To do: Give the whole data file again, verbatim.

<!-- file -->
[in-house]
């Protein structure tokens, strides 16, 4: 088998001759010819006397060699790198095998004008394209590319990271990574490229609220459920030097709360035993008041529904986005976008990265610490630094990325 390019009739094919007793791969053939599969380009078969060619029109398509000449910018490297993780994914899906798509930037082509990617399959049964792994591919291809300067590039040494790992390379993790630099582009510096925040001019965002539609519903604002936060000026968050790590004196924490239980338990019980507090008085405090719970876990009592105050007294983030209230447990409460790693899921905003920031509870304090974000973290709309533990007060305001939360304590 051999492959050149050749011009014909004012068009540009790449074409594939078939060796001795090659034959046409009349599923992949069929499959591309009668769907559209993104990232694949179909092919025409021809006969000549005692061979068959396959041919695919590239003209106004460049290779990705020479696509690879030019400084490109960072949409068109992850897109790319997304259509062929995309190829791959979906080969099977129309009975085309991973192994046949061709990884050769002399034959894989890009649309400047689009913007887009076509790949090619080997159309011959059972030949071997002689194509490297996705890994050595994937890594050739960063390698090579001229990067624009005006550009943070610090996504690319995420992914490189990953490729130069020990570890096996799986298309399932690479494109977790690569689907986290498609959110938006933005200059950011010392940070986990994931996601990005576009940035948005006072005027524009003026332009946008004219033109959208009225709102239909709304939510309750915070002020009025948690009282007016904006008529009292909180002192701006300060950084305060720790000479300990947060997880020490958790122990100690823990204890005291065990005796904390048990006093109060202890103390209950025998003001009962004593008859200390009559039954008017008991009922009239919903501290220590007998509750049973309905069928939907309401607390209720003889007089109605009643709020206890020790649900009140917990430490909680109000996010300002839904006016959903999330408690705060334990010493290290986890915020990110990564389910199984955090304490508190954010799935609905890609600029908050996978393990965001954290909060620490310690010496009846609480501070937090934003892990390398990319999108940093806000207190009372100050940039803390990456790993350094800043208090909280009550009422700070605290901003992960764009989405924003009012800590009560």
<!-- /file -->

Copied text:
[in-house]
């Protein structure tokens, strides 16, 4: 088998001759010819006397060699790198095998004008394209590319990271990574490229609220459920030097709360035993008041529904986005976008990265610490630094990325 390019009739094919007793791969053939599969380009078969060619029109398509000449910018490297993780994914899906798509930037082509990617399959049964792994591919291809300067590039040494790992390379993790630099582009510096925040001019965002539609519903604002936060000026968050790590004196924490239980338990019980507090008085405090719970876990009592105050007294983030209230447990409460790693899921905003920031509870304090974000973290709309533990007060305001939360304590 051999492959050149050749011009014909004012068009540009790449074409594939078939060796001795090659034959046409009349599923992949069929499959591309009668769907559209993104990232694949179909092919025409021809006969000549005692061979068959396959041919695919590239003209106004460049290779990705020479696509690879030019400084490109960072949409068109992850897109790319997304259509062929995309190829791959979906080969099977129309009975085309991973192994046949061709990884050769002399034959894989890009649309400047689009913007887009076509790949090619080997159309011959059972030949071997002689194509490297996705890994050595994937890594050739960063390698090579001229990067624009005006550009943070610090996504690319995420992914490189990953490729130069020990570890096996799986298309399932690479494109977790690569689907986290498609959110938006933005200059950011010392940070986990994931996601990005576009940035948005006072005027524009003026332009946008004219033109959208009225709102239909709304939510309750915070002020009025948690009282007016904006008529009292909180002192701006300060950084305060720790000479300990947060997880020490958790122990100690823990204890005291065990005796904390048990006093109060202890103390209950025998003001009962004593008859200390009559039954008017008991009922009239919903501290220590007998509750049973309905069928939907309401607390209720003889007089109605009643709020206890020790649900009140917990430490909680109000996010300002839904006016959903999330408690705060334990010493290290986890915020990110990564389910199984955090304490508190954010799935609905890609600029908050996978393990965001954290909060620490310690010496009846609480501070937090934003892990390398990319999108940093806000207190009372100050940039803390990456790993350094800043208090909280009550009422700070605290901003992960764009989405924003009012800590009560």